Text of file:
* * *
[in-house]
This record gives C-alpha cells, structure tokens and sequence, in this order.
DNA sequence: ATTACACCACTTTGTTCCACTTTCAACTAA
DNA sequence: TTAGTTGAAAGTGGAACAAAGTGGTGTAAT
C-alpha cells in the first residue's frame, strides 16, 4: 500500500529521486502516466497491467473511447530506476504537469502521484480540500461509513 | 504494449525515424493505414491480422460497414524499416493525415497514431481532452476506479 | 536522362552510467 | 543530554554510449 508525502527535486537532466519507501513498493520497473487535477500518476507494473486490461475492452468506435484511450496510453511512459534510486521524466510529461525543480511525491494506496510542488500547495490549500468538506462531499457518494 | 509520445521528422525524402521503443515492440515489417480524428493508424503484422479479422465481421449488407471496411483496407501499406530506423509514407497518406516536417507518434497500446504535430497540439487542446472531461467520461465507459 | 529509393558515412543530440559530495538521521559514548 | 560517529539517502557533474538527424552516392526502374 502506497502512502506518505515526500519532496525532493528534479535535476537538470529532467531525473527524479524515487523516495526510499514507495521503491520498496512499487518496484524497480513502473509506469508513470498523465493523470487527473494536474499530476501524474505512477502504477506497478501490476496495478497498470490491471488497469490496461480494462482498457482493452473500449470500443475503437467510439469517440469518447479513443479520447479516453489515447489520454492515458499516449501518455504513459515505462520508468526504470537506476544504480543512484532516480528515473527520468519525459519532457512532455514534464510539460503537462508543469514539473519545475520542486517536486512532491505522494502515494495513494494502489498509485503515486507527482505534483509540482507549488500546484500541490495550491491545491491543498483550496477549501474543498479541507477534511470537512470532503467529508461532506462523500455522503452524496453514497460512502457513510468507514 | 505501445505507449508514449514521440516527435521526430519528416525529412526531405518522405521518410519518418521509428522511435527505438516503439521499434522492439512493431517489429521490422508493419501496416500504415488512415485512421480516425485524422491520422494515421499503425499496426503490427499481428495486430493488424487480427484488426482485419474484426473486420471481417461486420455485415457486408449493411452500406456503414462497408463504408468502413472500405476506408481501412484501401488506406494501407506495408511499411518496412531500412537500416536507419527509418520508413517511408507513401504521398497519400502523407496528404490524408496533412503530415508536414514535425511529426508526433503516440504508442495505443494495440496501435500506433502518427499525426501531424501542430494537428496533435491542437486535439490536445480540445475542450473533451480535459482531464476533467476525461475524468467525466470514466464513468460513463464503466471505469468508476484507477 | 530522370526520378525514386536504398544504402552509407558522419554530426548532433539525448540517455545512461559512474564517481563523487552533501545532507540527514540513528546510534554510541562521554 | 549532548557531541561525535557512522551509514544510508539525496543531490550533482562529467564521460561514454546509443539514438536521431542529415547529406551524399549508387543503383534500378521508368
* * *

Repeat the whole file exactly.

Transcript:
[in-house]
This record gives C-alpha cells, structure tokens and sequence, in this order.
DNA sequence: ATTACACCACTTTGTTCCACTTTCAACTAA
DNA sequence: TTAGTTGAAAGTGGAACAAAGTGGTGTAAT
C-alpha cells in the first residue's frame, strides 16, 4: 500500500529521486502516466497491467473511447530506476504537469502521484480540500461509513 | 504494449525515424493505414491480422460497414524499416493525415497514431481532452476506479 | 536522362552510467 | 543530554554510449 508525502527535486537532466519507501513498493520497473487535477500518476507494473486490461475492452468506435484511450496510453511512459534510486521524466510529461525543480511525491494506496510542488500547495490549500468538506462531499457518494 | 509520445521528422525524402521503443515492440515489417480524428493508424503484422479479422465481421449488407471496411483496407501499406530506423509514407497518406516536417507518434497500446504535430497540439487542446472531461467520461465507459 | 529509393558515412543530440559530495538521521559514548 | 560517529539517502557533474538527424552516392526502374 502506497502512502506518505515526500519532496525532493528534479535535476537538470529532467531525473527524479524515487523516495526510499514507495521503491520498496512499487518496484524497480513502473509506469508513470498523465493523470487527473494536474499530476501524474505512477502504477506497478501490476496495478497498470490491471488497469490496461480494462482498457482493452473500449470500443475503437467510439469517440469518447479513443479520447479516453489515447489520454492515458499516449501518455504513459515505462520508468526504470537506476544504480543512484532516480528515473527520468519525459519532457512532455514534464510539460503537462508543469514539473519545475520542486517536486512532491505522494502515494495513494494502489498509485503515486507527482505534483509540482507549488500546484500541490495550491491545491491543498483550496477549501474543498479541507477534511470537512470532503467529508461532506462523500455522503452524496453514497460512502457513510468507514 | 505501445505507449508514449514521440516527435521526430519528416525529412526531405518522405521518410519518418521509428522511435527505438516503439521499434522492439512493431517489429521490422508493419501496416500504415488512415485512421480516425485524422491520422494515421499503425499496426503490427499481428495486430493488424487480427484488426482485419474484426473486420471481417461486420455485415457486408449493411452500406456503414462497408463504408468502413472500405476506408481501412484501401488506406494501407506495408511499411518496412531500412537500416536507419527509418520508413517511408507513401504521398497519400502523407496528404490524408496533412503530415508536414514535425511529426508526433503516440504508442495505443494495440496501435500506433502518427499525426501531424501542430494537428496533435491542437486535439490536445480540445475542450473533451480535459482531464476533467476525461475524468467525466470514466464513468460513463464503466471505469468508476484507477 | 530522370526520378525514386536504398544504402552509407558522419554530426548532433539525448540517455545512461559512474564517481563523487552533501545532507540527514540513528546510534554510541562521554 | 549532548557531541561525535557512522551509514544510508539525496543531490550533482562529467564521460561514454546509443539514438536521431542529415547529406551524399549508387543503383534500378521508368